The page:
KELLOGG, MINN. – Nicki Costello sees stacks of pine logs and piles of pine slash as a destroyed landscape, unwelcome for wildlife, an ugly scarring of the Sand Prairie area where she moved a few months ago because of its beauty.
Mary Stefanski sees the logs and slash as a way to make the 30 acres on Upper Sand Prairie look as it did 150 years ago, a land going back to its roots with different kinds of habitat.
The two views of the same scene are part of a collision of visions at the end of a long road near where the Zumbro River enters the Mississippi River near Kellogg.
Costello and others who believe as she does live on private land near the Upper Mississippi River National Wildlife and Fish Refuge. The refuge is operated by the U.S. Fish and Wildlife Service. Stefanski is the manager of the refuge’s Winona District.
The land in question is being logged, beginning in late January and expected to end soon. Coming down are all the red pines as well as some oaks because of oak wilt.
Costello; her husband, Mike Costello, and neighbors Joe Giem and Barb Laska, met at the Costello’s garage Sunday to talk about what they see.
For them, it’s not a pretty sight.
While Giem and Laska are lifelong area residents, the Costellos moved to the land Nov. 1.
“We like the area, we like being out in the country,” Mike Costello said.
He grew up in the area, while his wife is from Rosemount. When they look out windows of their home and garage, they see deer, turkeys, birds, all kinds of wildlife. They like that. They believe the cutting will hurt that wildlife.
When Nicki Costello saw all the cutting, “I was in tears, I was so sad,” she said. “To see those beautiful pines laying on their side.”
Mike Costello said, “I would have been concerned if I had seen that before we bought this property.”
Part of the service land being logged is already prairie. It came when the U.S. Corps of Engineers moved sand dredged from the Mississippi to the land; it was then covered with black dirt and planted into prairie.
The four aren’t impressed with results.
“If they are trying to return sand prairie to this natural habitat, why keep pumping sand?” Mike Costello said.
Why not remove river sand already there? Giem asked.
Also irking them is that only a handful of people got letters explaining the project.
“If they are so proud of what they’re doing, why didn’t they tell people about it?” Giem said.
“It seems like they aren’t telling people what’s going on,” Laska said. “It creates a lot of worry in people.”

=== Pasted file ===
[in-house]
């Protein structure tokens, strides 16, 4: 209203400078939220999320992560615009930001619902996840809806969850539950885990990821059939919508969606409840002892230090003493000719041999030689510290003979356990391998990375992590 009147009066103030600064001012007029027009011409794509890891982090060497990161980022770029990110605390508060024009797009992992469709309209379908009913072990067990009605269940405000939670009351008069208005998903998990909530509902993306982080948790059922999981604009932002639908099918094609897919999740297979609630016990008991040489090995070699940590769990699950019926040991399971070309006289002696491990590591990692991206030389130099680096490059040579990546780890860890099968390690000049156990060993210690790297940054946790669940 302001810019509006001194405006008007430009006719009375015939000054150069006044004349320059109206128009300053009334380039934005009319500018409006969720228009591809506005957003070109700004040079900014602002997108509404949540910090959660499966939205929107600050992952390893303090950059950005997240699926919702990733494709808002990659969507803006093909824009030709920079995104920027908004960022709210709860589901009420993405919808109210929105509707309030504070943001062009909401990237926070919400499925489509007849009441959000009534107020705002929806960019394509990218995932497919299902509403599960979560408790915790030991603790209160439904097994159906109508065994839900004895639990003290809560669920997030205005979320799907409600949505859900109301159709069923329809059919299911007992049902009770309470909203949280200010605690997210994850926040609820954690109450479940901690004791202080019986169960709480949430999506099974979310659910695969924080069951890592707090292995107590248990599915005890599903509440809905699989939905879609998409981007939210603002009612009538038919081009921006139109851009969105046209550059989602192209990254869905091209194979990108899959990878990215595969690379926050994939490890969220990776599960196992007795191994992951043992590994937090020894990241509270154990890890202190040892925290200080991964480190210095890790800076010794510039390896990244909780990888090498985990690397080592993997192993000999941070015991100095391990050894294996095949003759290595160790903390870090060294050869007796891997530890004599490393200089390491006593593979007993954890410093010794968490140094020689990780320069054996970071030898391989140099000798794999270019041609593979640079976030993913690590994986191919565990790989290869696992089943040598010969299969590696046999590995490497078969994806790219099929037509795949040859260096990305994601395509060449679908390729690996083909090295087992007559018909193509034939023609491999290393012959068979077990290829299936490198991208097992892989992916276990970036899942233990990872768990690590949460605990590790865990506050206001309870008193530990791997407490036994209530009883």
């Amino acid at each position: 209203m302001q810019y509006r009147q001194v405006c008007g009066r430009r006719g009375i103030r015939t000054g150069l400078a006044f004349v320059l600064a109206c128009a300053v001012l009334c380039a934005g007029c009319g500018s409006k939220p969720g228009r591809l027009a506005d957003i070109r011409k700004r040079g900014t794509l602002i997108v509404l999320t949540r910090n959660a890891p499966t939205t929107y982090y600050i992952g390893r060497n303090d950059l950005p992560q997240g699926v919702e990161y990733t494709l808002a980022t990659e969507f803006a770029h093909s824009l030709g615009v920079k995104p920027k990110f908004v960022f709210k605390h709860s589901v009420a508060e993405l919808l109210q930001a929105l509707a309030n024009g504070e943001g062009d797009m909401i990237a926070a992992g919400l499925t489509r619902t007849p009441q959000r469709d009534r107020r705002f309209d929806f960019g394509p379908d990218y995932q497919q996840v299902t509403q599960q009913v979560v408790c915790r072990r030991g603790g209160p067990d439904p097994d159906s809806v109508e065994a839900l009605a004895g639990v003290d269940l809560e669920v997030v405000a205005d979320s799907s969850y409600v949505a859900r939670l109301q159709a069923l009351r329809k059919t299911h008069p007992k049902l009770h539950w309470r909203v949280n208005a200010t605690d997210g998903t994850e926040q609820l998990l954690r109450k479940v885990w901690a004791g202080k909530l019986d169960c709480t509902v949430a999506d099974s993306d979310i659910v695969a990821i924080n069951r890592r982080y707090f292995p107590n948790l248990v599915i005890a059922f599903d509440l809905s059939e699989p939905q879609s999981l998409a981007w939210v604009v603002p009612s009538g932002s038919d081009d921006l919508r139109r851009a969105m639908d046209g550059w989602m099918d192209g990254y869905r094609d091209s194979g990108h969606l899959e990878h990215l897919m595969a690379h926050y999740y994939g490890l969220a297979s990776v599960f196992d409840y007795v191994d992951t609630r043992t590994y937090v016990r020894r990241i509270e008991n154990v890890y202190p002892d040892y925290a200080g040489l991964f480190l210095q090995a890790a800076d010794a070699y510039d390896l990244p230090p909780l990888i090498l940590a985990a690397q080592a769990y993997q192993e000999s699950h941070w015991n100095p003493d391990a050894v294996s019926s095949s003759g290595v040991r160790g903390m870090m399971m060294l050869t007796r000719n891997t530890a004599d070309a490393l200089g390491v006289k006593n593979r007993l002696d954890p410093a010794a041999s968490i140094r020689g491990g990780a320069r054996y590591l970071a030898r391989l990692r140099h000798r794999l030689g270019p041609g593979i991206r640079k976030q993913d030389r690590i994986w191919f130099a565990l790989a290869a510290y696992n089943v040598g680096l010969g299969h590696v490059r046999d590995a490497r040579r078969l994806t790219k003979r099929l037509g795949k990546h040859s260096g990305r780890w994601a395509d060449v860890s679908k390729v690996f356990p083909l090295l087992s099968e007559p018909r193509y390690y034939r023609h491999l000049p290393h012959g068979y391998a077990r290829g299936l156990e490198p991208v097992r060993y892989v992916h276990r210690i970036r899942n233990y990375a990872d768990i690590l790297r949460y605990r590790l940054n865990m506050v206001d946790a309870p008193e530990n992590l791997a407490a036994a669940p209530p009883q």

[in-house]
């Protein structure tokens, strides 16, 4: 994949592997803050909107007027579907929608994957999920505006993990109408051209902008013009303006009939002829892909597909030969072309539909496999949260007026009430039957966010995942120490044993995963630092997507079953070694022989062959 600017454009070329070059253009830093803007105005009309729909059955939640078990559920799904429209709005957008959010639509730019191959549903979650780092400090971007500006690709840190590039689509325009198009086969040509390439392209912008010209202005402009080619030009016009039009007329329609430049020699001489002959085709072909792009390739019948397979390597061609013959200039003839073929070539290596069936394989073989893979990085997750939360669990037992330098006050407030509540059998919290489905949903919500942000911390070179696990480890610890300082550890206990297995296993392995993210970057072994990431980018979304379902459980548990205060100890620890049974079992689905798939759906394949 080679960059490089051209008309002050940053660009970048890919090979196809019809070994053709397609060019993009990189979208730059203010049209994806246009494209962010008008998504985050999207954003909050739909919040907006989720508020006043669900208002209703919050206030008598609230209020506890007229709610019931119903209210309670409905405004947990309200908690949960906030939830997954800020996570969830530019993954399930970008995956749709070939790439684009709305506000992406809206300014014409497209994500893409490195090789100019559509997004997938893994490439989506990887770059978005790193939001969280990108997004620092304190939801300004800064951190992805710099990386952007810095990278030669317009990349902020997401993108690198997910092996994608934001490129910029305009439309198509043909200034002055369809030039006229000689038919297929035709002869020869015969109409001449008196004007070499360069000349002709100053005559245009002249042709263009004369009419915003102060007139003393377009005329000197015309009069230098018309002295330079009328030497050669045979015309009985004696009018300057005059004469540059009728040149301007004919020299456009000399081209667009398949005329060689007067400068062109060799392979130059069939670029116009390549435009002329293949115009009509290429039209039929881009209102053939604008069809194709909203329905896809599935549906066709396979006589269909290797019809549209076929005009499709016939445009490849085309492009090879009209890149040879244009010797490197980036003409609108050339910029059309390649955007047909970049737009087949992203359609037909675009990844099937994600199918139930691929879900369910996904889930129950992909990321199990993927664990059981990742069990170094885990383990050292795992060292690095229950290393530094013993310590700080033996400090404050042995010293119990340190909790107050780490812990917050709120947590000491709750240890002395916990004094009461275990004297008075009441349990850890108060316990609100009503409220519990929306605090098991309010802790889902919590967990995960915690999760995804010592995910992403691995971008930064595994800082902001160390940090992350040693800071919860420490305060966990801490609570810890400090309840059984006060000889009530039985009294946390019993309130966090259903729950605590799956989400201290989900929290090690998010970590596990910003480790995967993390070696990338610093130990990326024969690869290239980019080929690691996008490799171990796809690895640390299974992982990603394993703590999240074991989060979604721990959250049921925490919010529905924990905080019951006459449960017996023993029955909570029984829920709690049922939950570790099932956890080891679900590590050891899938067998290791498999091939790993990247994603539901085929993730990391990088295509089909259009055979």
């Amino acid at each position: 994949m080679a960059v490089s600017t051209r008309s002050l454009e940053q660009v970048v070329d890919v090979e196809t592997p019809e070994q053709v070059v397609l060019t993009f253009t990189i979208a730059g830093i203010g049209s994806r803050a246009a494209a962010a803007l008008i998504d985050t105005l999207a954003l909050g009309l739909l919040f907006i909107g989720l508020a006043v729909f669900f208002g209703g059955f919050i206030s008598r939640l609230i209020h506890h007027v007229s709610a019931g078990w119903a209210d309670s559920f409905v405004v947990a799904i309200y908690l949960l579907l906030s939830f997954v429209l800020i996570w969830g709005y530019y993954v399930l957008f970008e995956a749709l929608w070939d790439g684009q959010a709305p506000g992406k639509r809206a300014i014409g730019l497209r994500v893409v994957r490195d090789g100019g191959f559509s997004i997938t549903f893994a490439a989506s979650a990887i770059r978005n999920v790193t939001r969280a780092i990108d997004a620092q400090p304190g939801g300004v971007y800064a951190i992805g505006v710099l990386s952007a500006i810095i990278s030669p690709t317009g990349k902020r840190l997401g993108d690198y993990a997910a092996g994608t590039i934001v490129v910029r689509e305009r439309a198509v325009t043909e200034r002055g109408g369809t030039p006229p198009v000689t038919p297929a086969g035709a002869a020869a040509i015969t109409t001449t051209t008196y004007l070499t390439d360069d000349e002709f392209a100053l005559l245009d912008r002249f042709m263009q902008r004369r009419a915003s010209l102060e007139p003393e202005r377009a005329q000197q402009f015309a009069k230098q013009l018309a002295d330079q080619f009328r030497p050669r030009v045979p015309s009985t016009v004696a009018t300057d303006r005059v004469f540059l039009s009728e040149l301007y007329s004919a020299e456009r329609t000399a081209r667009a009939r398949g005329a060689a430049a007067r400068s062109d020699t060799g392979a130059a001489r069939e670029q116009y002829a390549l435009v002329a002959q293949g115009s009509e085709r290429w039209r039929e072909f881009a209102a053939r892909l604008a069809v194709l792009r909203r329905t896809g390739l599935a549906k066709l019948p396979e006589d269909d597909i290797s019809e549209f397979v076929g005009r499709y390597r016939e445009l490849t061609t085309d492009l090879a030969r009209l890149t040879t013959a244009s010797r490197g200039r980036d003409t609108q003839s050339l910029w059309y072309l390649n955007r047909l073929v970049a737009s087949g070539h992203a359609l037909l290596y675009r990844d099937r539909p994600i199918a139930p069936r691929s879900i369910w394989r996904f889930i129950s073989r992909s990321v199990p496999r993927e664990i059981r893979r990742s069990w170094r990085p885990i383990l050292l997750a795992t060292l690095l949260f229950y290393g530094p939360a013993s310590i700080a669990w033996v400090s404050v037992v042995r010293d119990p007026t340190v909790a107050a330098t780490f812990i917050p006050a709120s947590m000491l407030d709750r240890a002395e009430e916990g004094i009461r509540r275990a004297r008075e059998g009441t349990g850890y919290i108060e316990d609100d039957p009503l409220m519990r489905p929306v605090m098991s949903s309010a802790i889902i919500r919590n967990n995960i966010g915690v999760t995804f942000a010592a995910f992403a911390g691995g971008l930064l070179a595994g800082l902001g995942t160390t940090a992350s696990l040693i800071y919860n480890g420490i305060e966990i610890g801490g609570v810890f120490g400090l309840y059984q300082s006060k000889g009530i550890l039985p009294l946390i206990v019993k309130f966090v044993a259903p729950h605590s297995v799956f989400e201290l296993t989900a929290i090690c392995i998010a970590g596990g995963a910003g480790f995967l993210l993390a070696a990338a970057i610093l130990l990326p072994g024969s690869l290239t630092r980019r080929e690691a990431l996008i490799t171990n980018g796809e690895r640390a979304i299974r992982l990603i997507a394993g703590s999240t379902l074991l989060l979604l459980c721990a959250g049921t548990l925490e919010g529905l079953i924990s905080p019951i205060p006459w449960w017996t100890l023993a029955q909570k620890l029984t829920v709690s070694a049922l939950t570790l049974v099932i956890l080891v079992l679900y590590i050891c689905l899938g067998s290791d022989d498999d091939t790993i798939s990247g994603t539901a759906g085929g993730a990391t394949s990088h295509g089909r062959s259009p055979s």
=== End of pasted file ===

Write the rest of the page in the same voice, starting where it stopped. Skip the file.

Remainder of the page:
Logging is correcting a mistake the service made when planting those pines in the 1950s, Stefanski said.
“We messed with it originally. That was the wildlife management thing to do” back then, Stefanski said. “We’ve learned that is not the right thing to do, we want habitat to be what it was.”
She said the service held public meetings for the last two cuttings but no complained so it just sent out letters to landowners immediately adjacent to the cut area. Logging will be finished soon.
The service has given contracts to loggers to take the pines out twice before; this is the final time, she said. This time, some oaks are being cut because of oak wilt, she said. Money from the sale is used to compensate counties for money they lose because the land is off the tax rolls.
Part of the problem is that people see what’s on land now as the way things ought to be, she said, “People grew up thinking it’s supposed to be a shelter belt,” she said. But it was sand prairie 150 years ago. Wildlife has a lot of other places to find trees, including on thousands of bottomlands in the refuge.
When the cutting is done, the service will work to turn much of the land to prairie, as is being done on other parts of the land Sand Prairie complex between Wabasha and Weaver. Much of that slash will be burned.
Stefanski said the dredged sand has been used to create islands in river backwaters; on land, it can be disposed of by removing topsoil, pumping in the sand and putting topsoil back on to make prairie.
As for communications, “I will always gladly meet with people who have concerns,” she said.